Roy Caseley is Course Leader for BA (Hons) Games Design at London College of Communication. He describes himself as ‘someone who is fundamentally interested in how we can interact with computers to have fun and learn’.
Roy’s career began as a highly skilled tradesman in the print and publishing industry where he worked in prepress repro houses. Working predominantly on music, fashion, design and teen magazines such as NME and Creative Review, he gained a broad overview of the printing, design and publishing industries.
After migrating to desktop publishing in the early 1990’s, with a growing interest in interactivity, the internet and "making computers do smart things", Roy joined LCC in 2000 supporting multimedia and print courses, and later teaching on a Digital Media Design course. Finally, he became Course Leader of Games Design which was initially offered as a short course but proved so popular that it grew and developed into the BA it is today.
The art of the game designer is to make the goal difficult to achieve but enjoyable to accomplish rather than frustrating or insurmountable. Games are unique in a way nothing else is, in that they encourage you to learn. A child who may not enjoy a structured teaching will happily sit down and work out the mechanics of a game and won’t even see it as learning. They’ll be working hard and not even know it - it’s a unique medium. This uniqueness should be reflected in the opportunity for students to think originally when working on their designs.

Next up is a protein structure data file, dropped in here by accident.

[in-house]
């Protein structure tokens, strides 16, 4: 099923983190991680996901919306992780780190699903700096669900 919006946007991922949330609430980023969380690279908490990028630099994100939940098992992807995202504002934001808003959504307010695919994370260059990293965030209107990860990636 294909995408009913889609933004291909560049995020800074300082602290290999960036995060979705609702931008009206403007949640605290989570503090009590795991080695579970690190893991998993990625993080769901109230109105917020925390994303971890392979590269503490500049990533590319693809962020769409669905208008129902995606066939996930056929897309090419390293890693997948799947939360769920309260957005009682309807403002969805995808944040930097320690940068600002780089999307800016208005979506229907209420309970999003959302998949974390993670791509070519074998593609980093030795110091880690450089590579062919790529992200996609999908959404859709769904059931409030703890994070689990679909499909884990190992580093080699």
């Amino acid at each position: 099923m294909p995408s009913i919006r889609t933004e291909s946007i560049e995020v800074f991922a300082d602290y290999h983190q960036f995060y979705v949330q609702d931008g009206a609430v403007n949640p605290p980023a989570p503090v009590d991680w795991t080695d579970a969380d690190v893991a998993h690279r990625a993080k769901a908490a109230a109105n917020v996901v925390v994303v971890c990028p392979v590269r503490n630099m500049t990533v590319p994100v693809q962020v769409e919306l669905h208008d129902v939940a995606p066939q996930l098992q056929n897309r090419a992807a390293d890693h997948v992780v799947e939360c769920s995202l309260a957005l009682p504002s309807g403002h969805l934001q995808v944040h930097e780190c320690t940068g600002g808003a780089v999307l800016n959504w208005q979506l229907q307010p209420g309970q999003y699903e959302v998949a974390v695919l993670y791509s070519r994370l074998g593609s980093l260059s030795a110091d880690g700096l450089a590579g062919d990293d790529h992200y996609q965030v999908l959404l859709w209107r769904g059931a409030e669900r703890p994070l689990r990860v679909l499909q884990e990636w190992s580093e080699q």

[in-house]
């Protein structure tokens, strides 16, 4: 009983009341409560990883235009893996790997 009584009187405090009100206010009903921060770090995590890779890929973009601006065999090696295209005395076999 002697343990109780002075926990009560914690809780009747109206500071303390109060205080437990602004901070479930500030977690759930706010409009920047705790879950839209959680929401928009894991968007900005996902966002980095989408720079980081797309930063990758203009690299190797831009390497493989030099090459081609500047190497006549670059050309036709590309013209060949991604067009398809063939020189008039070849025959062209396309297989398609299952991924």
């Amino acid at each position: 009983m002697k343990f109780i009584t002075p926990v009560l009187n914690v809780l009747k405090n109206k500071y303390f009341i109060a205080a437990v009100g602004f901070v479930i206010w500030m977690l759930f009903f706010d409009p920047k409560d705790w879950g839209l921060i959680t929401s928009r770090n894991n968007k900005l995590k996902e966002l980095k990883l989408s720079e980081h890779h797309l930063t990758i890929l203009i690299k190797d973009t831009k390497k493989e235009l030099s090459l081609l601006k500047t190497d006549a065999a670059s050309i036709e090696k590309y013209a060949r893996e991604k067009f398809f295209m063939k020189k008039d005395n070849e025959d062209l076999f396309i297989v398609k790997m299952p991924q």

The types of games we play are changing - we’re happier to try things out and players are more open-minded. There is a wider variety of tastes which are now catered for. We use games in different ways and the ways we interactive with them is also changing. For example, many people play games while commuting one handed on smartphones – types of games will change to keep abreast of technology.
Most important things you’ve learnt from students on the course?
Never underestimate anybody’s creative ability or their tenacity to develop a game that they know is good. The good games make themselves, a student who sees where the challenge is within their design and is receiving positive feedback at each iteration of testing will be motivated to complete their game to the highest standard.
Favourite game and why?
Space invaders – it’s timeless and brilliant. It has everything - it increases in challenge, different ways you can assess your own abilities and optional objectives, and it’s just a simple system - you never get bored of playing it. Tetris is another brilliant game, a real "killer app". People bought a Gameboy just to play Tetris.
Advice for potential games designers?
Make games as often as you can and in as many different formats as you can, physical, paper, digital – and you very soon start to see how things work, how to solve puzzles, and look at objects in terms of certain behaviours. It’s discovery. How could you not be excited about that?"
View the BA (Hons) Games Design course page.